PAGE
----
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Publication numberUS7298541 B2
Publication typeGrant
Application numberUS 11/223,794
Publication dateNov 20, 2007
Filing dateSep 9, 2005
Priority dateJun 25, 2002
Fee statusPaid
Also published asUS20070177243
Publication number11223794, 223794, US 7298541 B2, US 7298541B2, US-B2-7298541, US7298541 B2, US7298541B2
InventorsLu Liu, Chunye Xu, Minoru Taya
Original AssigneeUniversity Of Washington
Export CitationBiBTeX, EndNote, RefMan
External Links: USPTO, USPTO Assignment, Espacenet
Green electrochromic (EC) material and device
US 7298541 B2
Abstract
Three green EC materials based on thiophene, and a green EC material based on pyrazine are disclosed. A first thiophene derivative (2,3-Di-thiophen-2-yl-thieno[3,4-b]pyrazine), which was previously investigated as a nonlinear optical material, is here disclosed for its use as an EC material, and for its incorporation into an EC device. Synthesis of two new thiophene derivatives (2,5-di(thien-2-yl)-3,4-di(2,2,2-trifluoro-ethoxy)-thiophene and 2,5-(2,3-dihydro-thieno[3,4-b][1,4]dioxin-5-yl)-3,4-di(2,2,2-trifluoro-ethoxy)-thiophene), and a new pyrazine derivative (2,3-dibenzyl-5,7-di(thien-2-yl)thieno[3,4-b]pyrazine) are also disclosed, since these materials are all able to selectively change to a green color state, and can be polymerized to achieve a green EC polymer.
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Claims(9)
1. An electrochromic device switchable between a first substantially transparent state and a second state in which the electrochromic device exhibits a saturated green color, comprising:
(a) a transparent electrode;
(b) an electrochromic organic material which in a first state is generally transparent and in a second state exhibits a saturated green color, wherein the electrochromic organic material is based on 2,3-dibenzyl-5,7-di(thien-2-yl)thieno[3,4-b]pyrazine; and
(c) an electrolyte.
2. The electrochromic device of claim 1, wherein the electrochromic organic material based on 2,3-dibenzyl-5,7-di(thien-2-yl)thieno[3,4-b]pyrazine comprises a halogenated derivative of 2,3-dibenzyl-5,7-di(thien-2-yl)thieno[3,4-b]pyrazine.
3. An electrochromic device comprising:
(a) a transparent electrode;
(b) an electrochromic organic material which in a first state is generally transparent and in a second state exhibits a saturated green color, wherein the electrochromic organic material comprises 2,3-Di-thiophen-2-yl-thieno[3,4-b]pyrazine; and
(c) an electrolyte.
4. The electrochromic device of claim 3, wherein the electrolyte comprises a liquid, and the electrochromic organic material is dissolved in the liquid.
5. The electrochromic device of claim 3, further comprising a reference electrode.
6. The electrochromic device of claim 3, further comprising a charge balancing molecule.
7. The electrochromic device of claim 6, wherein the charge balancing molecule comprises 5,10-dihydro-5,10,dimethylphenazine.
8. An electrochromic device comprising:
(a) a transparent electrode;
(b) an electrochromic organic material which in a first state is not green and in a second state exhibits a green color, the electrochromic organic material exhibiting a single absorbance band, the electrochromic organic material being based on 2,5-di(thien-2-yl)-3,4-di(2,2,2-trifluoro-ethoxy)-thiophene; and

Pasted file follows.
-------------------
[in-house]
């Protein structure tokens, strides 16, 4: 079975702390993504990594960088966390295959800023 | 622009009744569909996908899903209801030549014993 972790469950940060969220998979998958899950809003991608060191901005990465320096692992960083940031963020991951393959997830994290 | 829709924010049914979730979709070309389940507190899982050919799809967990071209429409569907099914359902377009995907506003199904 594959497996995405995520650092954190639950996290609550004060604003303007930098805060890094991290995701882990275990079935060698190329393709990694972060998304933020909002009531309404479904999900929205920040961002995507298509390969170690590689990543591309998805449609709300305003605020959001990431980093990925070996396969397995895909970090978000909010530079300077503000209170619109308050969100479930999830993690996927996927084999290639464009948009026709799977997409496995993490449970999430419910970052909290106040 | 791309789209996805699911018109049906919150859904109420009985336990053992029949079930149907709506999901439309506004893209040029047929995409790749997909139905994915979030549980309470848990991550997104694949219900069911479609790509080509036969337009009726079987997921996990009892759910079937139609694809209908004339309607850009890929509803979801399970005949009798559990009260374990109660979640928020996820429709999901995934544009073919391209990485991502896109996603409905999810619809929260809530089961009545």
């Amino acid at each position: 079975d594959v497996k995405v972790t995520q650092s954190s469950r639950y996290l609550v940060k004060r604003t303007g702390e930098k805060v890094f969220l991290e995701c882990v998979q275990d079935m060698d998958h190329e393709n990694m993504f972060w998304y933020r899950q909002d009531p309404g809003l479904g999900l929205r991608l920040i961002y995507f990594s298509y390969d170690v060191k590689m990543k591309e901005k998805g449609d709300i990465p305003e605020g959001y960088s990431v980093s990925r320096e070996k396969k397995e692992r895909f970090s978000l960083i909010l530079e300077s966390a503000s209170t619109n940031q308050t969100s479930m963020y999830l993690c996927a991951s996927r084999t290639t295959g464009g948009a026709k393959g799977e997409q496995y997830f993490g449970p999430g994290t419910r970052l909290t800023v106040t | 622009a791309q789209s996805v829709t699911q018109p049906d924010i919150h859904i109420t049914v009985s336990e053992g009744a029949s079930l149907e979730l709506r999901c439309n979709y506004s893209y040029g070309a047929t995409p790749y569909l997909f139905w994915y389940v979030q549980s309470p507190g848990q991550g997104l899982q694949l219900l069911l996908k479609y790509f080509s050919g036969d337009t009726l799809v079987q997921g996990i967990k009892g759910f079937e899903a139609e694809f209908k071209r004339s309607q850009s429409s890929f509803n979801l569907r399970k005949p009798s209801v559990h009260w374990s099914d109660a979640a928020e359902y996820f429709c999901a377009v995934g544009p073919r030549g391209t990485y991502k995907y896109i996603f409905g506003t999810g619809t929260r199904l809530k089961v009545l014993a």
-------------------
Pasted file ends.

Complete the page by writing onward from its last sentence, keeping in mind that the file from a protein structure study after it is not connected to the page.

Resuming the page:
(c) an electrolyte.
9. An electrochromic device comprising:
(a) a transparent electrode;
(b) an electrochromic organic material which in a first state is not green and in a second state exhibits a green color, the electrochromic organic material exhibiting a single absorbance band, the electrochromic organic material being based on 2,5-(2,3-dihydro-thieno[3,4-b][1,4]dioxin-5-yl)-3,4-di(2,2,2-trifluoro-ethoxy)-thiophene; and
(c) an electrolyte.
Description
RELATED APPLICATIONS

This application is based on a prior copending provisional application, Ser. No. 60/608,438, filed on Sep. 9, 2004, the benefit of the filing date of which is hereby claimed under 35 U.S.C. § 119(e). In addition, this application is a continuation-in-part of a copending patent application Ser. No. 11/070,392, filed on Mar. 1, 2005, which itself is based on a prior copending provisional application, Ser. No. 60/549,035, filed on Mar. 1, 2004, the benefit of the filing dates of which are hereby claimed under 35 U.S.C. §§ 119(e) and 120. patent application Ser. No. 11/070,392 is also a continuation-in-part of a copending patent application, Ser. No. 10/917,954, filed on Aug. 13, 2004, which itself is based on two prior copending provisional applications, Ser. No. 60/495,310, filed on Aug. 14, 2003, and Ser. No. 60/523,007, filed on Nov. 18, 2003, the benefits of the filing dates of which are hereby claimed under 35 U.S.C. § 119(e) and 120. Copending patent application Ser. No. 10/917,954 is also a continuation-in-part of a patent application Ser. No. 10/755,433, filed Jan. 12, 2004 now U.S. Pat. No. 7,002,722, which in turn is a divisional of prior application Ser. No. 10/180,222, filed Jun. 25, 2002 now U.S. Pat. No. 6,747,780, the benefit of the filing dates of which are hereby claimed under 35 U.S.C. §§ 119(e) and 120.

BACKGROUND

Electrochromic (EC) materials are a subset of the family of chromogenic materials, which includes photochromic materials, and thermochromic materials. These materials change their tinting level or opacity when exposed to light (photochromic), heat (thermochromic), or an electric potential (electrochromic). Chromogenic materials have attracted widespread interest in applications relating to the transmission of light.